So I watched Child 44
The main draw factor to this movie for me was the impeccable acting talent displayed on the poster – Tom Hardy, Gary Oldman, Noomi Rapace; how can you not watch a movie with that kind of talent on show? Plus the premise of the movie seemed interesting, a little Soviet-era Russia, missing children, it seemed like there was no way this could turn out a bad movie. I’m actually glad I watched this movie because it taught me the, ever so important, lesson of: don’t judge a movie by the quality actors on its poster.
Okay, basic plot: remember that awesome scene in Inglorious Basterds where ‘The Jew Hunter’ confronts the milk farmer about him harboring Jewish enemies of the state beneath his floorboards? Now remember the nail-biting tension of missing children in Prisoners? Now think back to the last time you watched Oprah or Dr Phil and saw people stuck in a loveless marriage. Now, finally, imagine someone made a movie about all three of those things, in the DULLEST way possible. That’s Child 44
This movie’s biggest problem is that it’s too ambitious. I’m going to say ambitious because ‘disorganised’ and ‘stupid’ just sound a bit too harsh. The reason I say ambitious is because this movie is a book adaptation and one of the biggest criticisms fans always have regarding adaptations is that the movie always glosses over or completely omits important elements of the story. Now, I haven’t read the book so I have to assume that all the superfluous subplots that were present in the movie were there because the director was trying to portray every single thing that was in the book and that’s ambitious, ill advised actually but let’s stick with ambitious.
The problem with adaptations, and not this film specifically but all adaptations in general, is that it is not possible to condense every single piece of a 200 page story into two hours. With books you can have an entire chapter dedicated to a soliloquy about a character’s feelings towards the shirt he’s wearing and how it reminds him of his childhood etc etc, which works great for books because you have to create this character in your imagination so the layering and development that such chapters provides really helps make the character real. This, however, does not translate well to film. You don’t have twenty minutes for a character to have isolated, internal conversations like that; if you did, these movies would be thirty hours long.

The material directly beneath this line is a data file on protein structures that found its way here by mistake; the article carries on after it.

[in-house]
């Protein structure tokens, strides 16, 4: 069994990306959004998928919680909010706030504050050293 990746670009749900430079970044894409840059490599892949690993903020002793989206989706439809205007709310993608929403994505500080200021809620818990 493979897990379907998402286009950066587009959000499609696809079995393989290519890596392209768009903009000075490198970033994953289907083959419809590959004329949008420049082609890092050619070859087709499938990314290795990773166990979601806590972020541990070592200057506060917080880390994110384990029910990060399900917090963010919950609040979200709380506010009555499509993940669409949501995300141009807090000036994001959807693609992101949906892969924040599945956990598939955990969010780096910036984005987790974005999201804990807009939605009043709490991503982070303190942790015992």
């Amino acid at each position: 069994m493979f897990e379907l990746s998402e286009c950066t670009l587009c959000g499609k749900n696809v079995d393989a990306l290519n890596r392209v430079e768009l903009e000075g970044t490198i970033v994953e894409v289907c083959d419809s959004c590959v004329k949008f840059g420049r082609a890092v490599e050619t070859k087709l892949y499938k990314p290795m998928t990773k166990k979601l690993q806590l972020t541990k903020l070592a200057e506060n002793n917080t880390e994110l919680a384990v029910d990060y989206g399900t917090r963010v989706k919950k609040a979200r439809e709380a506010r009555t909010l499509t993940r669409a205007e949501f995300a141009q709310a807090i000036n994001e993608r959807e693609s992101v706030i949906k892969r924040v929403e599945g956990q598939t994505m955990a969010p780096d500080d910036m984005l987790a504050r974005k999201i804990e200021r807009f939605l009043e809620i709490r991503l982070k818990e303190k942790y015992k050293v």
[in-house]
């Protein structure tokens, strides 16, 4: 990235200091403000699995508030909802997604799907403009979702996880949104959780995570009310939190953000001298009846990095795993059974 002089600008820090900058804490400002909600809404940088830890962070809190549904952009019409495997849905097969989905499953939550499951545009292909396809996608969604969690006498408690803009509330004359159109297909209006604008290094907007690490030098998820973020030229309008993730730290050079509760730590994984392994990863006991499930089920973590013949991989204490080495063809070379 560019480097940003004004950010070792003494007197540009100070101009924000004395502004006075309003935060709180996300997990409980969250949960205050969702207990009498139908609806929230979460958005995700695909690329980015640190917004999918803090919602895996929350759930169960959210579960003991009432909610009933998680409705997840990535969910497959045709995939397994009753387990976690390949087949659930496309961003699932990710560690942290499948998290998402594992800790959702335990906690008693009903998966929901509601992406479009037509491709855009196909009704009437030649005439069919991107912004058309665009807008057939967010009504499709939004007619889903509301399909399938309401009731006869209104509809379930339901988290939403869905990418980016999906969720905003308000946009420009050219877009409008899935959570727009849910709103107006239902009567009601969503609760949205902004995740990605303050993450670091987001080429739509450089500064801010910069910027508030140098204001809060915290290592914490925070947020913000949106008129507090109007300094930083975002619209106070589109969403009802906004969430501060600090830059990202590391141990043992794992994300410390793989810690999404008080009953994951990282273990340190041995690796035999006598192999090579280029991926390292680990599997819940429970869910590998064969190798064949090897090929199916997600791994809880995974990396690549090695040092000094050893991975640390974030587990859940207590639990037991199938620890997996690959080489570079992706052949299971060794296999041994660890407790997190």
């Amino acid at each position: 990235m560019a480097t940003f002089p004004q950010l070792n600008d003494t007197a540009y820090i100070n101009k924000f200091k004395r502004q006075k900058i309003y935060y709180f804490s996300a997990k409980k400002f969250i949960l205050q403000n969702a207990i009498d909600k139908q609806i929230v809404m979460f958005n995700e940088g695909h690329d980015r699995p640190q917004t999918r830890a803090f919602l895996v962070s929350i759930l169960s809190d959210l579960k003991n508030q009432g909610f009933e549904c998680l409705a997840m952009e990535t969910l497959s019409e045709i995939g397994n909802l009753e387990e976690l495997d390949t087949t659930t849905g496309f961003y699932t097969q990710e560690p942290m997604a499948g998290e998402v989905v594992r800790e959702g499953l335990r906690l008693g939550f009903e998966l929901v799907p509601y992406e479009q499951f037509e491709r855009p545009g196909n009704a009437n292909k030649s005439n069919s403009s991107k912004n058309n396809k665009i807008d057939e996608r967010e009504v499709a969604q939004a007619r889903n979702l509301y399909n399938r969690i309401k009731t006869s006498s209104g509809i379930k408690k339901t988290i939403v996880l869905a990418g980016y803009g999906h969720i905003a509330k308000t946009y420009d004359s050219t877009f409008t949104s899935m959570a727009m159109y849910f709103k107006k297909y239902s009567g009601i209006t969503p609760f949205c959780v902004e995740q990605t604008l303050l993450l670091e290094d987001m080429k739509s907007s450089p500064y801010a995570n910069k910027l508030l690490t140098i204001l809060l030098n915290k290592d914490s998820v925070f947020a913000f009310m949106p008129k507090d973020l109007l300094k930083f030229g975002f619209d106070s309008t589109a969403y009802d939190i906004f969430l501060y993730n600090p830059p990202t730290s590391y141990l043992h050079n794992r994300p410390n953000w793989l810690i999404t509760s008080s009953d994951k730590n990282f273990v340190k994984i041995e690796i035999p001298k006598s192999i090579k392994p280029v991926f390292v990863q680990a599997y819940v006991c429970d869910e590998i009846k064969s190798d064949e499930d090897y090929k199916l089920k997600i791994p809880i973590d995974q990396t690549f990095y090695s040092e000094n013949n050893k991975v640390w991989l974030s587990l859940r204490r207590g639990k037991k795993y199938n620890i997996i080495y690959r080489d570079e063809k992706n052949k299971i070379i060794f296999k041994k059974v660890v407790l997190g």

That being said, that doesn’t mean studios should split film adaptations of one book into three movies in the name of doing the story justice. That’s just a cashgrab and we all know what you’re doing, that’s right I’m talking to you Hobbit series, Harry Potter, Twilight, Hunger Games and Divergent. Okay, I’ve gone off track here. My point is that when you adapt a book, you shouldn’t try to bring everything from the book into the movie because you don’t have the time to do it and that’s this movie’s biggest problem – a lack of focus. There’s so many subplots all taking place simultaneously and I feel like if the director and screenwriter had decided on one or two to be the focus and to put the rest in the periphery or not include them in the movie at all, this movie might have been really entertaining.
This movie is supposed to be a crime thriller about a serial killer targeting children set against the back drop of Soviet-era Russia. And it is that but it’s also a poorly crafted drama about the forced marriage between Tom Hardy and Noomi Rapace’s character; but then it’s also a lackluster political piece on the dogmatism of Communism; but then it’s also a million other things that do nothing to drive the plot or help you connect with the characters. This movie is trying to do to much; it’s trying to be to much and that’s where the root of its failure lies.
All that aside, this movie is wonderfully acted. Tom Hardy could play the stoic badass in his sleep at this point. I love watching him on screen (even if the movie is horrible) because he fully commits to his roles and he really embodies the character. Noomi Rapace is delightful in this movie as well. She has this wonderfully expressive face that tells you exactly what she thinks and feels without her having to open her mouth and say it. Joel Kinnaman was actually the stand out performer in this film. I don’t think his acting was amazing but it was significantly higher than his dreary performances in Robocop and Safe House so i was pleasantly surprised but not astounded by his work in this film. Gary Oldman is a master of his craft and to try to compliment him with my limited writing skill would only insult the work he does in this film and the wonderful work he’s done in all of his films.
This movie also fails on the technical side for me. Not only is there no coherence in the script but I also felt there was no coherence in the editing of this movie. The scenes don’t flow into each other but instead feel like they were shot by one hundred different directors who then sent what they had recorded to a random third party who compiled the film together with no vision of what tone or story was trying to be conveyed. It’s a bit of a mess actually.
Overall, this movie is a story of amazing talent wasted on a scatterbrained script and poor direction. I can’t think of a reason to recommend seeing this movie – besides the amazing acting – definitely not worth a trip to the cinema. 4/10